German Chancellor Angela Merkel has called on politicians in Bosnia and Herzegovina to agree as soon as possible on the adoption of an adjusted Stabilisation and Association Agreement (SAA) so that the process of the country's integration with the EU could continue.

Merkel met in Berlin on Thursday with the three-member Presidency of Bosnia and Herzegovina to discuss the implementation of a German-British initiative from 2015 on reforms in Bosnia and Herzegovina.

Noting that important progress had been made with the adoption of a law on dynamising the labour market and new investments, Merkel said that now Bosnia and Herzegovina's main goal was to obtain EU candidate status.

After Croatia's accession to the EU, the SAA with Bosnia and Herzegovina must be adjusted. Problems must be overcome, Merkel told a news conference.

The glass is half full, she said, stressing that there was no alternative to Bosnia and Herzegovina's integration with the EU and NATO.

She added that she understood the concern of farmers in the Bosnian Serb entity regarding the competitiveness of their products once the country's market opened to limited customs-free imports from Croatia, announcing that Germany was willing to help them financially.

She recalled that EU bodies had to have by July 18 a clear picture as to which conditions Bosnia and Herzegovina had met so that its application for candidate status could be considered.

Bosnia and Herzegovina Presidency Chairman Bakir Izetbegovic said that results of reforms were evidenced by a GDP increase of 3% and the employment of 1,000 new workers every month.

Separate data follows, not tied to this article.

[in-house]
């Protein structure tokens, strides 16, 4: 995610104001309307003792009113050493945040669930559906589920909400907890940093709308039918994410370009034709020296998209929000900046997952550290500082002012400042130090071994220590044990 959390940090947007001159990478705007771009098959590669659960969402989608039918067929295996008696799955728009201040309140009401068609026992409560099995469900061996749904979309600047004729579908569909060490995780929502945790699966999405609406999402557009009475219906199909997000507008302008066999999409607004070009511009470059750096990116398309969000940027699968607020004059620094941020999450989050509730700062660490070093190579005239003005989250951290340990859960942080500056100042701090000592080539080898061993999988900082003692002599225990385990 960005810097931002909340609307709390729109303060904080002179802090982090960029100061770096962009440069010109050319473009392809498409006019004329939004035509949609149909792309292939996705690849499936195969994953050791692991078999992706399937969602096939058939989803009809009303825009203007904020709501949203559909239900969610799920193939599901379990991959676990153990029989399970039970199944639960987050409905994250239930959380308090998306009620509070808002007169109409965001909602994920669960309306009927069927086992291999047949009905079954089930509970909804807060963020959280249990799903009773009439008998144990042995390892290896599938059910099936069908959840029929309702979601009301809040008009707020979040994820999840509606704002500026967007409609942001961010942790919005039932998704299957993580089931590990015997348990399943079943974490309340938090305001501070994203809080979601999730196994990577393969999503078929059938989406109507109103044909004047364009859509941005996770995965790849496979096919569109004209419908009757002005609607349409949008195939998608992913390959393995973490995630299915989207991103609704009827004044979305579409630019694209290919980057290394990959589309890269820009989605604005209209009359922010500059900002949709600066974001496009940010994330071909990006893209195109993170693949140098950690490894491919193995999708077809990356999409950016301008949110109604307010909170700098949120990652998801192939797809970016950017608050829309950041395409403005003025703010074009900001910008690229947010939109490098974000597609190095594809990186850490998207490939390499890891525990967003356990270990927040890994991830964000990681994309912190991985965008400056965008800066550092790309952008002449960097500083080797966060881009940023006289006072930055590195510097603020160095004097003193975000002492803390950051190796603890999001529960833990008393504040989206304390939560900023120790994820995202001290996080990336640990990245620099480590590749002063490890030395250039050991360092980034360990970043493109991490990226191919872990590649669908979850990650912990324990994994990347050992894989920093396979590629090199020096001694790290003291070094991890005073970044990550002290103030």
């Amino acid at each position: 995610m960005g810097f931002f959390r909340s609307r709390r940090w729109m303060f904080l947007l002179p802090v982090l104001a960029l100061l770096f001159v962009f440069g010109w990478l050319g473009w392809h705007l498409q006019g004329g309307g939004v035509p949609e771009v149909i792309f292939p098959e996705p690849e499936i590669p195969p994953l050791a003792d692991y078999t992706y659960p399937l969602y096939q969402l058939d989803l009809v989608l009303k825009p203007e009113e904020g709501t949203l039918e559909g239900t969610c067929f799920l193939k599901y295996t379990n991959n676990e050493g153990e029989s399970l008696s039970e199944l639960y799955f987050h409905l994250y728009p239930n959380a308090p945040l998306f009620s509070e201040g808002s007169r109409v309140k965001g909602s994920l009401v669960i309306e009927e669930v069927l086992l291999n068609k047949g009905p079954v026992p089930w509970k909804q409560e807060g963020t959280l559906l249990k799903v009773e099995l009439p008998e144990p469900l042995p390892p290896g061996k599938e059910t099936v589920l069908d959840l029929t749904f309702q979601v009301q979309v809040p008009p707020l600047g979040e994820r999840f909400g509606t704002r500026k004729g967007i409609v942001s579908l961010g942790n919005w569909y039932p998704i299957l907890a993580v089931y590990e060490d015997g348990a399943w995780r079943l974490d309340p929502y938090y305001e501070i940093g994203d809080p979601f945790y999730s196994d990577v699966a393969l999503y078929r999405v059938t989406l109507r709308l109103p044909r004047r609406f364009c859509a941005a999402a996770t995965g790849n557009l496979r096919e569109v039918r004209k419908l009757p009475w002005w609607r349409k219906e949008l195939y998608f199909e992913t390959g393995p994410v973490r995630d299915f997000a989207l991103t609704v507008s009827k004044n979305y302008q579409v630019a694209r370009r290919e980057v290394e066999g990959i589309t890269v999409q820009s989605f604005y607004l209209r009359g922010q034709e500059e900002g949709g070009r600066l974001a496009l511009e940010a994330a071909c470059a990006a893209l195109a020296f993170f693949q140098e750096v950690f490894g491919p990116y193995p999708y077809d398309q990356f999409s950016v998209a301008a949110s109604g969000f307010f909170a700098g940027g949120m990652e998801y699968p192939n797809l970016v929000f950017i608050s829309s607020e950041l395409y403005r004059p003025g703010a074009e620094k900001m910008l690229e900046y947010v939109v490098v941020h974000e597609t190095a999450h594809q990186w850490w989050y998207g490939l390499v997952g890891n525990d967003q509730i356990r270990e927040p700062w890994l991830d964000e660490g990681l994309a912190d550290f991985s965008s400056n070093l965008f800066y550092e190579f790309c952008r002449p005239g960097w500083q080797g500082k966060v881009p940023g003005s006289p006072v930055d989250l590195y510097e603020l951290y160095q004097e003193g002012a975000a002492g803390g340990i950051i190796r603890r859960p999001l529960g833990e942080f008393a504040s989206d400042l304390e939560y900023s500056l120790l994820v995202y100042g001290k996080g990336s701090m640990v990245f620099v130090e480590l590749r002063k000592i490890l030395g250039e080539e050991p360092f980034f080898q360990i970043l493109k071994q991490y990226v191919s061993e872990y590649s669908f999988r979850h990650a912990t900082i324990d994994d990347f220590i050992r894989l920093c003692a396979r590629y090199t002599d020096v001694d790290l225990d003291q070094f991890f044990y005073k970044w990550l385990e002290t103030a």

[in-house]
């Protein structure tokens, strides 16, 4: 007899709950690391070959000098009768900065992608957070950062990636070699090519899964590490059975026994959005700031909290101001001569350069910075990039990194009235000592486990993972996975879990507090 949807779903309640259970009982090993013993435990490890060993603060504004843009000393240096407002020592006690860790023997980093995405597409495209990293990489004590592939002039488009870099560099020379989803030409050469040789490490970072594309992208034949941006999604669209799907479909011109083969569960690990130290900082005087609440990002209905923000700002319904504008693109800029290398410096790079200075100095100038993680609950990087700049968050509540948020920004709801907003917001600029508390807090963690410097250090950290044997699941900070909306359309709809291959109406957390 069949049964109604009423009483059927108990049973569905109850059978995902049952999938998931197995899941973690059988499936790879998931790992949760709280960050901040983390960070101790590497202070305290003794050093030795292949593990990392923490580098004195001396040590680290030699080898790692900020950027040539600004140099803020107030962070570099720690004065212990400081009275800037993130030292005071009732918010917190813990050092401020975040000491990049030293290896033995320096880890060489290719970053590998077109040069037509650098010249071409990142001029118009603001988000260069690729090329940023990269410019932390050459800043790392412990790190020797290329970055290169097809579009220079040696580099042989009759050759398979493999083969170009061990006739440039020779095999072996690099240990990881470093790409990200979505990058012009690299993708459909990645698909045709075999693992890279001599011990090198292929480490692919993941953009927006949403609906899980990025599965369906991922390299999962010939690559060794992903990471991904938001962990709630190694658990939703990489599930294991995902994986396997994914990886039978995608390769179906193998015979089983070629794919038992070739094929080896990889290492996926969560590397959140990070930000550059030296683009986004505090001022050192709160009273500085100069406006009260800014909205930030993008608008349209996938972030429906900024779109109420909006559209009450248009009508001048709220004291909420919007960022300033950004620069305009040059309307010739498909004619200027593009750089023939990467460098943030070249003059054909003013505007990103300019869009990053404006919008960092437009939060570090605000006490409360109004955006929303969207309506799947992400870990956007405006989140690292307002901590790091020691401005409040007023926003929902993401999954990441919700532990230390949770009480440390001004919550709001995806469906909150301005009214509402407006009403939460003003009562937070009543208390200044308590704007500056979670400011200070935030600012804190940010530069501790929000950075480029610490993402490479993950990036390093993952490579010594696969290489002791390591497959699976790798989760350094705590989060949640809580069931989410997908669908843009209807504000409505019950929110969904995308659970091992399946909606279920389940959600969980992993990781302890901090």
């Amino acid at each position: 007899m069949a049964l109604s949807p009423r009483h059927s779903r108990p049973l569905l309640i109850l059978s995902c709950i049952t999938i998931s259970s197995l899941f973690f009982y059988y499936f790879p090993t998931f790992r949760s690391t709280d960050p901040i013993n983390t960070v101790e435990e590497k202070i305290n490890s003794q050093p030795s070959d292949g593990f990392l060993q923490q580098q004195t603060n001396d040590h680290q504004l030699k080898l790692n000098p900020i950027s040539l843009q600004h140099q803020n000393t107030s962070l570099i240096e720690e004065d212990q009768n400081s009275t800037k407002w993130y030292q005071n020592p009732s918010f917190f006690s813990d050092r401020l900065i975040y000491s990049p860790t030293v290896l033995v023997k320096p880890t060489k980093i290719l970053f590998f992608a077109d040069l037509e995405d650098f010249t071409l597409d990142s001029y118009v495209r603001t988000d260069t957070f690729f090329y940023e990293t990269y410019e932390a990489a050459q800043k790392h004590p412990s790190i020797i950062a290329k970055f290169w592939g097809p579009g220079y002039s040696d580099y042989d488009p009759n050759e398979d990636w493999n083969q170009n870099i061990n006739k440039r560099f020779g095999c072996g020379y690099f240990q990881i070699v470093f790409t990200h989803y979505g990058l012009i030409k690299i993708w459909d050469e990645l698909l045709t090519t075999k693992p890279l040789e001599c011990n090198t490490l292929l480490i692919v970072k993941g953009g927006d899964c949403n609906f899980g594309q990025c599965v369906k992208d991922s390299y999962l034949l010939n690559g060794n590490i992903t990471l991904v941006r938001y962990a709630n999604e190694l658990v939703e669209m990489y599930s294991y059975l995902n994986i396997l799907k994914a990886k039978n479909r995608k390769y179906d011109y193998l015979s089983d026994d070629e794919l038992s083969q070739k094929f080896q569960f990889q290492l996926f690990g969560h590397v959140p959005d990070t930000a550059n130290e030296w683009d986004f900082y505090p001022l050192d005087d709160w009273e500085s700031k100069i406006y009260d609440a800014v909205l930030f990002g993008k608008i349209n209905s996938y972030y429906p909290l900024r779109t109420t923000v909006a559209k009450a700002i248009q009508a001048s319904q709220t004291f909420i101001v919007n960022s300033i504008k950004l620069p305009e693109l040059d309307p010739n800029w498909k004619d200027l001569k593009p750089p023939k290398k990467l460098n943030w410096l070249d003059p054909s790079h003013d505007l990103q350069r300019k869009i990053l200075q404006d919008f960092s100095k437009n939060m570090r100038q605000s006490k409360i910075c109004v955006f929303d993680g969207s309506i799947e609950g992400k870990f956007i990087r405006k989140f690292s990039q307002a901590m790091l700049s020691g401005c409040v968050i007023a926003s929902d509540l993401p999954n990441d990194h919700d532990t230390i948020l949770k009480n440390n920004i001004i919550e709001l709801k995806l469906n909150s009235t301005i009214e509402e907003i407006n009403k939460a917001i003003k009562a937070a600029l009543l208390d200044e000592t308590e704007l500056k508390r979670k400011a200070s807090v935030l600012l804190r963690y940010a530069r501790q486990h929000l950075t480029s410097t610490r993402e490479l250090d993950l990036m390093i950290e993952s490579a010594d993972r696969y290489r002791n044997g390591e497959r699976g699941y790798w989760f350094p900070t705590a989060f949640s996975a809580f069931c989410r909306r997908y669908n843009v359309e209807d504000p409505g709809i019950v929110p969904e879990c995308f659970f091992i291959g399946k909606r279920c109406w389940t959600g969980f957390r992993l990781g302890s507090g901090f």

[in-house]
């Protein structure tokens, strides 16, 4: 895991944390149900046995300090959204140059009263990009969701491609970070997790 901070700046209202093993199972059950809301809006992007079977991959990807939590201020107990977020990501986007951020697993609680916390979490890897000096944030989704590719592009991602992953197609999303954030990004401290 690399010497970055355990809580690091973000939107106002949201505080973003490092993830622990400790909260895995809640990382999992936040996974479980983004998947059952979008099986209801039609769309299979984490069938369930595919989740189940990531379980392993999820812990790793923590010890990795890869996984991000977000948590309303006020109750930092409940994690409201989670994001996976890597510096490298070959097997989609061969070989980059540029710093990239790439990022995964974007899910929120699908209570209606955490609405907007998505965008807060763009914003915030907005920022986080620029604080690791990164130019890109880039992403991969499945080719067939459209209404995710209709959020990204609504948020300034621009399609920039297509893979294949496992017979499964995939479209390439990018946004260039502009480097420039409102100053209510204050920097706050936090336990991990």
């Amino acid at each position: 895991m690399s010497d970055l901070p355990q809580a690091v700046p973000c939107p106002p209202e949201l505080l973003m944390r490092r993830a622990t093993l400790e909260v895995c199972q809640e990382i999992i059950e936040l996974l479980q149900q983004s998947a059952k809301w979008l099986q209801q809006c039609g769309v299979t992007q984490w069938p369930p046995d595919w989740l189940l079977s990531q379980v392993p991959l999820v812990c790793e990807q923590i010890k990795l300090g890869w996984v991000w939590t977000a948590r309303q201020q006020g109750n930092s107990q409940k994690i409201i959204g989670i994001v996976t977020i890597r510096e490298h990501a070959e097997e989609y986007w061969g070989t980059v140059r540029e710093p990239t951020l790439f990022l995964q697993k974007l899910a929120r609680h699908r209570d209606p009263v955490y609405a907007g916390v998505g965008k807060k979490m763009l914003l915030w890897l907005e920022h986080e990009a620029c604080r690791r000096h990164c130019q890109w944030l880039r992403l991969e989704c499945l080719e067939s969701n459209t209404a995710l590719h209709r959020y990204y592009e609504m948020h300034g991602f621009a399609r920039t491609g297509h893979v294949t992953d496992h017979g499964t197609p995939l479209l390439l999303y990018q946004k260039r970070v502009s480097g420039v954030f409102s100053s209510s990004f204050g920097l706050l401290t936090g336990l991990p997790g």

"The results are visible, but unfortunately we have problems with the adjustment of the SAA. That people do not have complete information on what has been negotiated is being used in Bosnia and Herzegovina," Izetbegovic said in a comment on opposition from Bosnian Serb authorities to the adjusted SAA.

He said that Bosnia and Herzegovina had to face the competition in trade if it wanted to join the EU and described Germany's willingness to give compensation for a possible financial blow to the agricultural sector as yet one more argument that Bosnia and Herzegovina should accept the adjusted SAA.

Asked about Great Britain's exit from the EU and possible repercussions for Bosnia and Herzegovina, Izetbegovic said, "Unfortunately, the strong British engine that was pulling Bosnia and Herzegovina towards the EU has stopped working", but "the very strong German engine has remained."

Commenting on the publication of the results of a 2013 population census, which has also been opposed by Bosnian Serb authorities, Izetbegovic said that it would probably cause additional nervousness, however, it would not be possible to question the merit of those results.

Politicians should now try to calm the nervousness that will appear, he said.

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